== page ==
The global freight crisis: A crisis SA needs?

*This content is brought to you by Corion Capital 

By David Bacher*

The local backdrop

Although it’s difficult to pick a winner, South Africa’s manufacturing sector must be one of its biggest failures over the last two decades. To put the plight of the manufacturing sector into context, since 1990, employment in the South African manufacturing industry has declined by a horrific 40% (Mike Schüssler). This shambolic outcome is arguably the most significant contributor to South Africa’s distressingly high levels of unemployment.

David Bacher

One can spend days attributing how South Africa has got to where it has. We can debate government policy failures, lack of reliable power, high energy prices, corruption, and poor BEE implementation but that will do little to help the current situation. The focus and priority for South Africa is to be proactive and to urgently implement ways to build productive capacity that would increase employment. It is, therefore, no surprise that President Ramaphosa has made the rebound in manufacturing one of his outmost priorities.

The global freight crisis

Transporting a 40-foot steel container now costs approximately $10 000 (Source: Drewry’s Composite World Container Index).  This is a whopping seven times more than it would have cost 12 months ago. This astronomical increase is due to better-than-expected demand for goods, Covid outbreaks in export hubs, container shortages and far too few ships.

In addition to the cost implications, the lack of capacity in shipping has created havoc with global supply chains. It is particularly problematic for those businesses who rely on just-in-time supplies. On an anecdotal note, I was speaking to the co-founder of Mobelli Furnishes – a well-known and respected retailer of high-end furniture – last week. He shared his experience of how the supply has impacted his business. In 2019, he would place an order for furniture manufactured in Asia and receive it four months later. He now needs to place orders eight months in advance.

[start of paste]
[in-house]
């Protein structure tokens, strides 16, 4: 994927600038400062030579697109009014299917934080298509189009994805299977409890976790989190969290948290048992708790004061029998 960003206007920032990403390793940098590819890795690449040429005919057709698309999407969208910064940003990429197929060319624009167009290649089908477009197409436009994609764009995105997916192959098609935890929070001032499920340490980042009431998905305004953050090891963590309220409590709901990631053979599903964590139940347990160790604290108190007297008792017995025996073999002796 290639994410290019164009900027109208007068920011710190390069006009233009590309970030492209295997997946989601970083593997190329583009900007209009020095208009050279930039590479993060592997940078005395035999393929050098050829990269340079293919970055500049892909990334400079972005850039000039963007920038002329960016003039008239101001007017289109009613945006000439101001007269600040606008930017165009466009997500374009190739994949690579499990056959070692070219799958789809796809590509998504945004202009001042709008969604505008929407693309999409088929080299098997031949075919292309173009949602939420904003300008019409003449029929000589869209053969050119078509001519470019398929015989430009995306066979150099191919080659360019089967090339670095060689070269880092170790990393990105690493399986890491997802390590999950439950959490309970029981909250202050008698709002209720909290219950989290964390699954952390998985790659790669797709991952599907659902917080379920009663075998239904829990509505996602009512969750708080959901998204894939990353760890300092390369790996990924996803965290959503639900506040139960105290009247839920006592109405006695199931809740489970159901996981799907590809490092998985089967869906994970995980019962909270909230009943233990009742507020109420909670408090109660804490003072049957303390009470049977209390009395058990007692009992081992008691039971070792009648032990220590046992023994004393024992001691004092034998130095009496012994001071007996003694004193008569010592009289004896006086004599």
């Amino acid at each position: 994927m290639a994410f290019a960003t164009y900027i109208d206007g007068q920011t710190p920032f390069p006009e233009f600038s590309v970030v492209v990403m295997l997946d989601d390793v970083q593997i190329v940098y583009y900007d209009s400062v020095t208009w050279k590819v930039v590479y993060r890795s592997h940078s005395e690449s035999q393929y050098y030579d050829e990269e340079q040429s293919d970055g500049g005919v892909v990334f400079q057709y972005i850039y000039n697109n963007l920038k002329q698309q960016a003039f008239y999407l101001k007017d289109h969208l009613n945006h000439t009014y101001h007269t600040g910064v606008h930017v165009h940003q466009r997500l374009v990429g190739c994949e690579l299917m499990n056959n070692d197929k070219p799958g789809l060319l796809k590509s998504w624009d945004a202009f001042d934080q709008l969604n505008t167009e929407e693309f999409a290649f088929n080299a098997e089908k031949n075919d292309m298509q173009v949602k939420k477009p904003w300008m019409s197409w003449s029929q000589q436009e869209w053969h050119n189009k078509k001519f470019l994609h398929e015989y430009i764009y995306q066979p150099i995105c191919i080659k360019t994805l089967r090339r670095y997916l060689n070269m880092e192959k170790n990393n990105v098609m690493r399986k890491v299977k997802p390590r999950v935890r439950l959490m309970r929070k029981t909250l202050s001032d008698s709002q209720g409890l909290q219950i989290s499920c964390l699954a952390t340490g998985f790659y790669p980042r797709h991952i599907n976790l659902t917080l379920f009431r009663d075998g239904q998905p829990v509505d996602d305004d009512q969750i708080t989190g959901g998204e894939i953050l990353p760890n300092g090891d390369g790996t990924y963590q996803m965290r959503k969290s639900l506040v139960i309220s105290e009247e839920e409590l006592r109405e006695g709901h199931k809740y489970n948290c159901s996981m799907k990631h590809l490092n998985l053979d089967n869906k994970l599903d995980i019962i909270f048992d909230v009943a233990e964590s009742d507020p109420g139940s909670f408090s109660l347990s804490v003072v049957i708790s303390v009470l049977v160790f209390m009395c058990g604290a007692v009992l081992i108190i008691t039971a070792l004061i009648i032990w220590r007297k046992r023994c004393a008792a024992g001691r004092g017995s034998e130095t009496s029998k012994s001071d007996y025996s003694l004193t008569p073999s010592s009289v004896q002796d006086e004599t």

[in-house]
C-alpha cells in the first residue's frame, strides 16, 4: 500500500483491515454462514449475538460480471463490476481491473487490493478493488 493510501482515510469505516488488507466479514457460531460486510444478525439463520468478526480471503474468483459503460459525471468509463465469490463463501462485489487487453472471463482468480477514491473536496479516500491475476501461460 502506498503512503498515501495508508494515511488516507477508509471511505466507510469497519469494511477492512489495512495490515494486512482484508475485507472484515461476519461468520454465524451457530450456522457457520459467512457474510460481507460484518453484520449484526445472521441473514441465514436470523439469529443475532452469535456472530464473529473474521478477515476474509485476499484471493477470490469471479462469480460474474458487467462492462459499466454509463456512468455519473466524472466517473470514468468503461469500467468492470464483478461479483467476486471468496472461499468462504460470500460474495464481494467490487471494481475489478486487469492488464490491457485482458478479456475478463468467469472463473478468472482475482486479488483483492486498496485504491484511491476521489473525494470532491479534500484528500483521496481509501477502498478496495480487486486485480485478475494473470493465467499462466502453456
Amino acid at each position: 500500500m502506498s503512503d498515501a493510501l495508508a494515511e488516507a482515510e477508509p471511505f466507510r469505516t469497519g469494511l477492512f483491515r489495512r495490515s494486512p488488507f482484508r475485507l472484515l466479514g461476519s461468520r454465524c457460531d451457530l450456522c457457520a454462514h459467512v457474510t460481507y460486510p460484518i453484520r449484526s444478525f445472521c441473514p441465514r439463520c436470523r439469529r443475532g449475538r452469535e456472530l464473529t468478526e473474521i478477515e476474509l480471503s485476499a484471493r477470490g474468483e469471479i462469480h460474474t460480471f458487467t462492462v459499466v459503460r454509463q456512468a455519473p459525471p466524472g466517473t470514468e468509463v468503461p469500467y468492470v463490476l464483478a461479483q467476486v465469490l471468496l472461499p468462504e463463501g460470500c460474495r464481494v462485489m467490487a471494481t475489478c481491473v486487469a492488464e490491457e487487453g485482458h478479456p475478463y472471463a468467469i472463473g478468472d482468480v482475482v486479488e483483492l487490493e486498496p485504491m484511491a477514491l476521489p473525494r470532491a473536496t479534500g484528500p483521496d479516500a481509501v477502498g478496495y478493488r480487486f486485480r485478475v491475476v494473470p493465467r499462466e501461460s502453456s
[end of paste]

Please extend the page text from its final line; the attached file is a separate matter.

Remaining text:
There is no better time than now

For many years, local businesses have concluded that the benefits of importing goods have far outweighed the risks of relying on and supporting local manufacturers. Has the scale started to shift?

The current global freight crisis could be the kick-start that the South African manufacturing sector so desperately needs. This is due to South Africa depending on the maritime transport of most goods. Local companies must now recognise that producing locally will circumvent higher freight costs. Given the delay and longer delivery times, it will also shorten their supply chain.

These developments, coupled with encouraging statements from President Ramaphosa, will add further impetus to the ‘buy locally’ drive. The President communicated that it is time to implement a new industrial and labour policy to attract and support labour-intensive investments and lower the barriers to entry for businesses.

At Corion, we believe that there is no better time for business to support local procurement. If implemented correctly, it grows the economy, creates jobs, alleviates inequality, broadens markets and creates more opportunities for business in the long term. In addition, as we recognise that businesses are largely profit-driven, it will cut out freight costs and reduce the length of the supply chain. This will provide both cost-advantages and better customer responsiveness.

Continuing with the Mobelli discussion, and taking the above into account, it was not a surprise to hear Mobelli say that they are exploring bringing more of their manufacturing back to South Africa.

We need more of these examples.

  • David Bacher is the Chief Investment Officer of Corion Capital (an Authorised Financial Services Provider). Corion is driven by a desire to simplify the world of investing and manage a broad range of multi-strategy funds.

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